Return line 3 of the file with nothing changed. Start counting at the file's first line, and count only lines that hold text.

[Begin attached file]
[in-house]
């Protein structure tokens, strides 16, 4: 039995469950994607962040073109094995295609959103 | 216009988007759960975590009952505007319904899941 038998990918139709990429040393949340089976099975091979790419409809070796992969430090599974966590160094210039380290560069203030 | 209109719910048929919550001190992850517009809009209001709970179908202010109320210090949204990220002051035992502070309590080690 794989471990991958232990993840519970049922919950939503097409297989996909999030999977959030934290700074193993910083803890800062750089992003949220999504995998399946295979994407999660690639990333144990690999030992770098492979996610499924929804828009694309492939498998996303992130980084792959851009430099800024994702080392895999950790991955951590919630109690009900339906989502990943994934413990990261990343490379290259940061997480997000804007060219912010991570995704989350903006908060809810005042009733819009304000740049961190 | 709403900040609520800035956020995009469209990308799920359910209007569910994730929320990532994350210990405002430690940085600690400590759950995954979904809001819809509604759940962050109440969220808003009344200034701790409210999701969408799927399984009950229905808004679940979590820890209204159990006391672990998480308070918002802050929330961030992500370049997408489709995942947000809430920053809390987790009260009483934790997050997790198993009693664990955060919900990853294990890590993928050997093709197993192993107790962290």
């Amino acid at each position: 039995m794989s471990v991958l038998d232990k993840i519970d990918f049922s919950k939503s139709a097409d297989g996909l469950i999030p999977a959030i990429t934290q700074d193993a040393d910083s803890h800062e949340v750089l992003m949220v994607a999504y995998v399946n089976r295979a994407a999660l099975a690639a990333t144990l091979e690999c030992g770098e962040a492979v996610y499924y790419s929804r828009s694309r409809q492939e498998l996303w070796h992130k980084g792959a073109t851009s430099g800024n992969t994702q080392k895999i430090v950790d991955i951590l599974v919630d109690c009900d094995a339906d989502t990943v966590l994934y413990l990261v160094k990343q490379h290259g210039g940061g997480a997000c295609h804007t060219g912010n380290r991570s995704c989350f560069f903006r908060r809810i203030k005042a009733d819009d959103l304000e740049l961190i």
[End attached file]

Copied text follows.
């Amino acid at each position: 039995m794989s471990v991958l038998d232990k993840i519970d990918f049922s919950k939503s139709a097409d297989g996909l469950i999030p999977a959030i990429t934290q700074d193993a040393d910083s803890h800062e949340v750089l992003m949220v994607a999504y995998v399946n089976r295979a994407a999660l099975a690639a990333t144990l091979e690999c030992g770098e962040a492979v996610y499924y790419s929804r828009s694309r409809q492939e498998l996303w070796h992130k980084g792959a073109t851009s430099g800024n992969t994702q080392k895999i430090v950790d991955i951590l599974v919630d109690c009900d094995a339906d989502t990943v966590l994934y413990l990261v160094k990343q490379h290259g210039g940061g997480a997000c295609h804007t060219g912010n380290r991570s995704c989350f560069f903006r908060r809810i203030k005042a009733d819009d959103l304000e740049l961190i």